Mondo Culto: Border Radio (1987)

When three UCLA film school friends embarked on their first feature, they didn't know it would take three years to finish and end up a lo-fi classic. After co-directors Allison Anders (who went on to movies like Gas Food Lodging and Mi Vida Loca), Kurt Voss, and Dean Lent roped in punk front man Chris D. to star, he brought his musician friends along, turning the movie into a snapshot of the end of an era.

Border Radio follows Jeff Bailey (Chris D.), a local musician who's on the verge of real success, but at the risk of selling out his sound and his scene. John Doe (of the band X) plays Dean, Jeff's bass player and a party to the small, forgettable crime at the movie's heart. After getting stiffed for their cut of the door one night, Jeff, Dean, and Chris (Chris Shearer) -- Jeff's roadie and supposed best friend -- bust into the club's office, open the safe, and make off with a handful of Quaaludes and a thousand bucks. Hardly the crime of the century.

But when the club owner's goons come after him, Jeff runs south, hiding out in a Mexican trailer park while his on-again off-again wife Luanna is left to sort out what exactly happened. After shacking up with Chris, she eventually drags the story out of Dean to find out that it was all Chris' idea, and that he's been lying to her about it from the beginning.

She sells her car to pay back the club owner, only to find out that it's already been settled. Jeff, who's been sitting on the beach drunk for most of the film, called from Mexico and straightened it out days after the robbery. Like a punk rock Chandler novel that never really goes anywhere, Border Radio's characters stumble around between minor confusions and missed connections that, like life, don't wrap up into a grand finale.

What's surprising is how good the acting is, given that only one person had taken an acting class. Chris D. is solid as Jeff and Doe, in his first role, is great (he went on to act in everything from Boogie Nights to Law & Order). Chris Shearer is a natural, spontaneous and funny, and the Blasters' Dave Alvin is hilarious as ... well, Dave, a bouncer and guitar player. (The unfortunate exception is Luanna, played by Luanna Anders, Allison's sister. Her delivery is flat and affectless, and when she runs out of script, unlike the others she can't ad lib, just flounders. But it was her first and only feature.)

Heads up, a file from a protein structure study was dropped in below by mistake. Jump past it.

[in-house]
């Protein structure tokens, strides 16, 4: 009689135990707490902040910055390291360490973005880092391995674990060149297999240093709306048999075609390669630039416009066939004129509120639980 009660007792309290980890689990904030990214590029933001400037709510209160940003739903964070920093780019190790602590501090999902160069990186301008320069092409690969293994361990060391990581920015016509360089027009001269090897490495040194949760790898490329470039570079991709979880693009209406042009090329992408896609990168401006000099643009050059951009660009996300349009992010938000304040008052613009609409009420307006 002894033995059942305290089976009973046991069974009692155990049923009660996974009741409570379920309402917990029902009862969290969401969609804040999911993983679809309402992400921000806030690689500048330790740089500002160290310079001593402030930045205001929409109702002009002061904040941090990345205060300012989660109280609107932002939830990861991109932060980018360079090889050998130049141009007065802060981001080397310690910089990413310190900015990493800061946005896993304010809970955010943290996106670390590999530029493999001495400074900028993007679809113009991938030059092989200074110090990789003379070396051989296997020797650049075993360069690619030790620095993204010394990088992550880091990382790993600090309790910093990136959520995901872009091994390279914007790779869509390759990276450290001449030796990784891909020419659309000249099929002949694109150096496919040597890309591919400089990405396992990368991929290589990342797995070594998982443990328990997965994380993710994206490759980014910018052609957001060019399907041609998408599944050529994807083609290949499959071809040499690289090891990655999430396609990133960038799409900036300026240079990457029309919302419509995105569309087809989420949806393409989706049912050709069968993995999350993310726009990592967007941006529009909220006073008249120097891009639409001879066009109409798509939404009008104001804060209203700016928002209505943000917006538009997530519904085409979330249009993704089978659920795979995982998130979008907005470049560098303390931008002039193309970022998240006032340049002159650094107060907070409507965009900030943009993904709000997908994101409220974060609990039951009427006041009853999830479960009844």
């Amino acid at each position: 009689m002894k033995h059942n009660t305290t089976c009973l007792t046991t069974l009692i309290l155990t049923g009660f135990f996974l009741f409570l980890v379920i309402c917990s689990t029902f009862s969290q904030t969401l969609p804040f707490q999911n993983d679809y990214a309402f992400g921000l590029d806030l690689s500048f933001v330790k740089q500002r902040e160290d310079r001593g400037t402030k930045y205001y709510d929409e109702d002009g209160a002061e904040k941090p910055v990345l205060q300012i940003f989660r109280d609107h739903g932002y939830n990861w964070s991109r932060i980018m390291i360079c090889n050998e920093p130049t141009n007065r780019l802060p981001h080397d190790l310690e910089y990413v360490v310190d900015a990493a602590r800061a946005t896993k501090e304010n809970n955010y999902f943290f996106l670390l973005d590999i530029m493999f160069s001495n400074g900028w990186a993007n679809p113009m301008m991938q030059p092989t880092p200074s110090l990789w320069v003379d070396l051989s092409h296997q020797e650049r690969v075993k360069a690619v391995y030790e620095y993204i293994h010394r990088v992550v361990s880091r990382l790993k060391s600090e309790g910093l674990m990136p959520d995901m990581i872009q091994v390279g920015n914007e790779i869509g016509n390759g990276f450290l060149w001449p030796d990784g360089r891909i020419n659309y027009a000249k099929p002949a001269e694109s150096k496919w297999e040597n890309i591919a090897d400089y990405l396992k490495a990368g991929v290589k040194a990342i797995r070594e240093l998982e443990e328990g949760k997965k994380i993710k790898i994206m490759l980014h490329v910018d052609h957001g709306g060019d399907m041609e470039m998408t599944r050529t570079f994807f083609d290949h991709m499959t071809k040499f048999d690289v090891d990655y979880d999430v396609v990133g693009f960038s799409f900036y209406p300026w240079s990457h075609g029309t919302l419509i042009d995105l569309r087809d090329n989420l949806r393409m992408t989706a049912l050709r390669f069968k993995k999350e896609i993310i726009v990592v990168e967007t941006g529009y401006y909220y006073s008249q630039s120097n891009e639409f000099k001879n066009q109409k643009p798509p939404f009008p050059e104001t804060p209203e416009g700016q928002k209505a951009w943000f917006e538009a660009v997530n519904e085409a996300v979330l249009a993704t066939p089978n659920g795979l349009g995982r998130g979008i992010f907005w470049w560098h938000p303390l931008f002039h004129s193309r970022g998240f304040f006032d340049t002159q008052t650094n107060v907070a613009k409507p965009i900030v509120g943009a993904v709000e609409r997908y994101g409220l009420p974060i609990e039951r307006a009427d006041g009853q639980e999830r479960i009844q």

The film sounds and looks far better than its budget. Alvin also did the movie's music, an eclectic mix of cowpunk twang and tinny norteño radio, with songs by Chris D.'s, Doe's, and Alvin's bands. It's shot in low-contrast, grainy black-and-white, with ingenious framing and shots that go on so long they look like stills. Shots of scruffy wild horses galloping along the beach, the old paddle boats on Echo Park Lake, a boat beached next to a desert motel, and electric towers looming up over the street are presented like found objects.

By accident, the film caught the last days of a movement, as the culture its setting and stars came from folded. Intercut with the action are talking head shots from a documentary about Bailey. In one, a punked-out scenester talks about how the good bands got record deals (like Doe and Alvin), the bad bands broke up, the clubs closed, and the fans got left behind -- true in the movie, and true in the scene.

Border Radio is rough around the edges, but the surprise is how much works. And it's proof that even with nothing but a few friends and a lot of patience, it's possible to make a movie that holds up even 25 years later. But it helps if your friends are rock stars.